You’re probably wondering why I would do it this way and have them be visible like that?
DIY Floating Shelves – Easy Floating Shelves Cheat
Well, as soon as you put your art up, all of a sudden they disappear and those shelves look like they are floating. No brackets underneath, and no complicated floating shelf mounting!
DIY Floating Shelves – No Lopsided Boards…
The corner braces are incredibly easy to install. Use drywall anchors to ensure that everything is nice and sturdy (unless you are drilling straight into a stud) – follow the instructions that your anchors come with.
Then simply screw the corner braces into the wall using wood screws, and then do the ones from below into your piece of wood.
Make sure to pop your level on the boards before drilling to ensure it’s all lining up properly. You don’t want lopsided boards!
[Note: I actually spray painted my corner braces black before mounting them on the off-chance you’d see them – I wanted the black to tie in with the other finishes in the room – but you actually don’t see them AT ALL, so it was a bit of a wasted effort. Plus I didn’t bother priming them, so they chipped a little when installing. Lesson learned!]
Step 5 / Add your Art
The last step is to style your shelves. I just wanted to keep it to artwork on these shelves as they are pretty narrow, and I wanted to add as much height and drama as I could. No little trinket boxes here.
I shopped my house and used things I already had. A mixture of frame sizes helps to give the shelves interest (nothing too small!). A mixture of black and white frames keeps the collection cohesive, and I used a white mat for the photo of tulips, but kept the others mat-less.
DIY Floating Shelves – Copy this Art Collection:
Sticking to a white-black-greenery theme with the art prints ties it all together. You can copy the same collected look by using the same or similar prints, which I have given the sources for below. All are available as digital prints, making it super budget friendly!
- Banana Leaf Print – This was a wallpaper remnant I had leftover from this project. You can snag this awesome banana leaf digital print from Sarah Dorsey though (LOVE this!)
- Purple Floral – This is a reproduction of one of my grandmother’s watercolours. I’m making a super similar one available in my FREE printables library (ie. “the vault”!), so just sign up below to get access to it.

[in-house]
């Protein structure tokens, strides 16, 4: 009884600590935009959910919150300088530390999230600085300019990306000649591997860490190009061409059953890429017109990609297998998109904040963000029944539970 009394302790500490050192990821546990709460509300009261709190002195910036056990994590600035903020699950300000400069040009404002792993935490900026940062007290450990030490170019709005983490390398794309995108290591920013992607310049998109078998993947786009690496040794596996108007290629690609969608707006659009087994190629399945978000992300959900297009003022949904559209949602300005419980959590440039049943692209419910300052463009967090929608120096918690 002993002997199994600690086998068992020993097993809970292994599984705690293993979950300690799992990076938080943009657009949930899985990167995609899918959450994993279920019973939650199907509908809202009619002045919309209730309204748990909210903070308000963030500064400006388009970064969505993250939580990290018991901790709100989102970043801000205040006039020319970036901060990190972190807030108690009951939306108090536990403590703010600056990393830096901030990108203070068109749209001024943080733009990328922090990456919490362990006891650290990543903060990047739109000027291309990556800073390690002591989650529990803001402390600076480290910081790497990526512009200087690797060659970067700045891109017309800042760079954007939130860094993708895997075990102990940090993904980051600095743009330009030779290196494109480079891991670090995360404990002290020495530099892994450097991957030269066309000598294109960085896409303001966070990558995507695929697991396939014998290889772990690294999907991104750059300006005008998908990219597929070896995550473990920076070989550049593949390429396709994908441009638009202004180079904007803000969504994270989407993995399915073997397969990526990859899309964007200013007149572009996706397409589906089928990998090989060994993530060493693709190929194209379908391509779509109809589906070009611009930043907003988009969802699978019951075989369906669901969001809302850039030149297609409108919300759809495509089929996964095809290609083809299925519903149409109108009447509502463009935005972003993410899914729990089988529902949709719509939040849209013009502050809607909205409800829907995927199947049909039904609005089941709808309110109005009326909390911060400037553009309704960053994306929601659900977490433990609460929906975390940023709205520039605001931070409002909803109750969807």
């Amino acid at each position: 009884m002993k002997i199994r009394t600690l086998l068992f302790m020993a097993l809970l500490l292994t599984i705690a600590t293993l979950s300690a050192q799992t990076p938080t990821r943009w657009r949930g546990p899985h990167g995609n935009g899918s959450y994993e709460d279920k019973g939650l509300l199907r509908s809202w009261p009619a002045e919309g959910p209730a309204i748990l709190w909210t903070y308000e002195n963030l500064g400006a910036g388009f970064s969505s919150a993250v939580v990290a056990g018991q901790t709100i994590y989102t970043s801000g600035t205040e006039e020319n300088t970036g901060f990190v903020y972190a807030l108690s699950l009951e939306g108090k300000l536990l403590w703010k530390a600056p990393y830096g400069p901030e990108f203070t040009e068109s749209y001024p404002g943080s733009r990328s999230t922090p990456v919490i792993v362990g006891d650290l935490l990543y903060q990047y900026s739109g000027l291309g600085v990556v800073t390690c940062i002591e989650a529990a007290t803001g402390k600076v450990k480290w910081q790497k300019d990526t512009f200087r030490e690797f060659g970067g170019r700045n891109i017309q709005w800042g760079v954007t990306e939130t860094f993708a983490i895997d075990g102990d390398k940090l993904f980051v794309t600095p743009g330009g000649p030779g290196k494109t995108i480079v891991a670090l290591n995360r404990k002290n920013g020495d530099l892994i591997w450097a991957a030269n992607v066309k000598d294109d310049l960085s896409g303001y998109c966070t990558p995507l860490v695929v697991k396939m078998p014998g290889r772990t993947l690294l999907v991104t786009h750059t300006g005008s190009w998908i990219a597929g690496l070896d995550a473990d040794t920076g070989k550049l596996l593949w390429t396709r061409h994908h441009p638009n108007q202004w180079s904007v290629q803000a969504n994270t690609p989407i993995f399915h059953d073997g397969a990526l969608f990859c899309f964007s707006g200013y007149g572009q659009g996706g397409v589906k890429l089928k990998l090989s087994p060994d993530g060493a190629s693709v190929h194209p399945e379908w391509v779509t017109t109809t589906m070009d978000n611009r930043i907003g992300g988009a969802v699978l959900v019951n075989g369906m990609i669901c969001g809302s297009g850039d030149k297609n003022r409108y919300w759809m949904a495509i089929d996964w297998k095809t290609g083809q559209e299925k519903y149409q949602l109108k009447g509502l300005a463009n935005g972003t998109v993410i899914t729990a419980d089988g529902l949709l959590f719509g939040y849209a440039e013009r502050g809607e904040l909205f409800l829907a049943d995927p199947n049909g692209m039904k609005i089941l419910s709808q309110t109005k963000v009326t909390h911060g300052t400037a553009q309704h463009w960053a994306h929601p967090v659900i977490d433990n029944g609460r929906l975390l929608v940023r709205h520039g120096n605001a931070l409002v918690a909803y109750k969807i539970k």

- Black and Marble Geometric – A chic, simple piece that looks stellar framed within a gallery wall collection. Snag it over in the Etsy shop.
- Tulip Photo – This was actually just a snapshot that I took a few years ago on my phone at the Tulip Festival here in Ottawa. Added a filter and boom, a perfect little piece of art! If you have a camera on your phone, just go find some flowers and snap a close-up. Instant art.
- No Bad Vibes – This popular ‘No Bad Vibes’ art print is available in my Etsy shop.
The space is a bit hard to photograph, but see how the diy floating shelves really add a lot more dimension and interest to the nook? It was a really bare space before without them.
I had debated with just hanging one large black and white print above the toilet, which would have been dramatic, but see how the wood shelves tie in with the baskets we have sitting right next to the nook? I figured it made sense to repeat that tone and warmth elsewhere in the room, and it definitely helps to bring the whole look together.
I’m still obsessed with the dark gray herringbone tiled floors we did in this room. I love the classic look, and the dark tiles have been keeping up with the major wear and tear this room gets. We are two years in, and they still look as good as the day they were installed.
Overall we have been really pleased with the choices we made in this bathroom. The two IKEA Hemnes vanities have been great, we love our subway tile shower, and the rest of the fixtures and accessories in here.
Our window is still bare and needs some love, and in my dreams I’d love to throw down a persian style runner in here… but the reality of kids and spills and splashes just doesn’t make that feasible right now!
Oh and our West Elm shower curtain is still going strong. I love the waffle fabric, stripes, and tassels along the bottom.
Sadly they don’t carry this exact one anymore, but there are some good alternatives…
Like the diy floating shelves? Want to know want more about how this bathroom came to be? check out these posts:
What about you? Have you cheated and made faux floating shelves before? Made the most of the space above your toilet with some artwork? Spill!